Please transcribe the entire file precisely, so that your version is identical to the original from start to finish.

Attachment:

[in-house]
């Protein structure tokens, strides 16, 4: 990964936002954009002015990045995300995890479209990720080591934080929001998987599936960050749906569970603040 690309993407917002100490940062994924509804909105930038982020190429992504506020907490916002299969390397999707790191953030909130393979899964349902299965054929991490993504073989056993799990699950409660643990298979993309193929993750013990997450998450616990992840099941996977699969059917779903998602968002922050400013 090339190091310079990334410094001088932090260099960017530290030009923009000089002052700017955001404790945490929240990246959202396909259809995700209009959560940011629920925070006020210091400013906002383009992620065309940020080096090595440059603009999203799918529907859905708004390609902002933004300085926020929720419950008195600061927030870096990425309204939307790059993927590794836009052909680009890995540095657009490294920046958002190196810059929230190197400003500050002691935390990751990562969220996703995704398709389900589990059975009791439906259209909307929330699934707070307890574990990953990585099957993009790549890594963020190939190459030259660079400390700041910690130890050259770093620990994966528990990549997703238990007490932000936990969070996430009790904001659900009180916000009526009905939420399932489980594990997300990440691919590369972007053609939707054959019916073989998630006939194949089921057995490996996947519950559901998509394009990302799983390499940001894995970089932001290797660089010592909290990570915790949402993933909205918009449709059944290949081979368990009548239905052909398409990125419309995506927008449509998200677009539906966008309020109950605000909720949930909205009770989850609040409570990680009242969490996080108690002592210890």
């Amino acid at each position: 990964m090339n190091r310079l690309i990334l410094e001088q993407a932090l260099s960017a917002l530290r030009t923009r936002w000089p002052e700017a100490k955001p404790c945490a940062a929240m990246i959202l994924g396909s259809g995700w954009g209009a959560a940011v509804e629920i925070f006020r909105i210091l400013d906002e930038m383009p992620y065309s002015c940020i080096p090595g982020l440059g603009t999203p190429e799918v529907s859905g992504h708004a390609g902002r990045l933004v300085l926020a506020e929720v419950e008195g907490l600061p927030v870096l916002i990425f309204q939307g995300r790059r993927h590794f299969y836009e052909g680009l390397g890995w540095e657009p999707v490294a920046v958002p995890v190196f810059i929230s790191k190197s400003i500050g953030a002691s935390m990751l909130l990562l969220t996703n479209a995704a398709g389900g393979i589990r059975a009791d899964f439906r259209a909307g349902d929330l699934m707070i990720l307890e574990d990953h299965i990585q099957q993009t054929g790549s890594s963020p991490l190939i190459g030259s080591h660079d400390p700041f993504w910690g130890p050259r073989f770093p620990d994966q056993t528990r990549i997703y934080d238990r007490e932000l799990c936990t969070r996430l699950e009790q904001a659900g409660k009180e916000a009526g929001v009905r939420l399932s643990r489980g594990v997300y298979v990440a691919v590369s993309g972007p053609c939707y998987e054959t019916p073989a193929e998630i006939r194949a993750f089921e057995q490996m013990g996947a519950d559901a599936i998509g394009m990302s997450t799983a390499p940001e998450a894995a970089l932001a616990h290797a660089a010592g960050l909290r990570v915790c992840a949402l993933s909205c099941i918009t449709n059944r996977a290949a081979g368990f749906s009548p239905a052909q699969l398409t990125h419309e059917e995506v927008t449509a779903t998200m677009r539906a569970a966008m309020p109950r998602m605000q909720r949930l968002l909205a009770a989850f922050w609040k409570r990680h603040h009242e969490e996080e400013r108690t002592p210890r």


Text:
[in-house]
């Protein structure tokens, strides 16, 4: 990964936002954009002015990045995300995890479209990720080591934080929001998987599936960050749906569970603040 690309993407917002100490940062994924509804909105930038982020190429992504506020907490916002299969390397999707790191953030909130393979899964349902299965054929991490993504073989056993799990699950409660643990298979993309193929993750013990997450998450616990992840099941996977699969059917779903998602968002922050400013 090339190091310079990334410094001088932090260099960017530290030009923009000089002052700017955001404790945490929240990246959202396909259809995700209009959560940011629920925070006020210091400013906002383009992620065309940020080096090595440059603009999203799918529907859905708004390609902002933004300085926020929720419950008195600061927030870096990425309204939307790059993927590794836009052909680009890995540095657009490294920046958002190196810059929230190197400003500050002691935390990751990562969220996703995704398709389900589990059975009791439906259209909307929330699934707070307890574990990953990585099957993009790549890594963020190939190459030259660079400390700041910690130890050259770093620990994966528990990549997703238990007490932000936990969070996430009790904001659900009180916000009526009905939420399932489980594990997300990440691919590369972007053609939707054959019916073989998630006939194949089921057995490996996947519950559901998509394009990302799983390499940001894995970089932001290797660089010592909290990570915790949402993933909205918009449709059944290949081979368990009548239905052909398409990125419309995506927008449509998200677009539906966008309020109950605000909720949930909205009770989850609040409570990680009242969490996080108690002592210890």
């Amino acid at each position: 990964m090339n190091r310079l690309i990334l410094e001088q993407a932090l260099s960017a917002l530290r030009t923009r936002w000089p002052e700017a100490k955001p404790c945490a940062a929240m990246i959202l994924g396909s259809g995700w954009g209009a959560a940011v509804e629920i925070f006020r909105i210091l400013d906002e930038m383009p992620y065309s002015c940020i080096p090595g982020l440059g603009t999203p190429e799918v529907s859905g992504h708004a390609g902002r990045l933004v300085l926020a506020e929720v419950e008195g907490l600061p927030v870096l916002i990425f309204q939307g995300r790059r993927h590794f299969y836009e052909g680009l390397g890995w540095e657009p999707v490294a920046v958002p995890v190196f810059i929230s790191k190197s400003i500050g953030a002691s935390m990751l909130l990562l969220t996703n479209a995704a398709g389900g393979i589990r059975a009791d899964f439906r259209a909307g349902d929330l699934m707070i990720l307890e574990d990953h299965i990585q099957q993009t054929g790549s890594s963020p991490l190939i190459g030259s080591h660079d400390p700041f993504w910690g130890p050259r073989f770093p620990d994966q056993t528990r990549i997703y934080d238990r007490e932000l799990c936990t969070r996430l699950e009790q904001a659900g409660k009180e916000a009526g929001v009905r939420l399932s643990r489980g594990v997300y298979v990440a691919v590369s993309g972007p053609c939707y998987e054959t019916p073989a193929e998630i006939r194949a993750f089921e057995q490996m013990g996947a519950d559901a599936i998509g394009m990302s997450t799983a390499p940001e998450a894995a970089l932001a616990h290797a660089a010592g960050l909290r990570v915790c992840a949402l993933s909205c099941i918009t449709n059944r996977a290949a081979g368990f749906s009548p239905a052909q699969l398409t990125h419309e059917e995506v927008t449509a779903t998200m677009r539906a569970a966008m309020p109950r998602m605000q909720r949930l968002l909205a009770a989850f922050w609040k409570r990680h603040h009242e969490e996080e400013r108690t002592p210890r």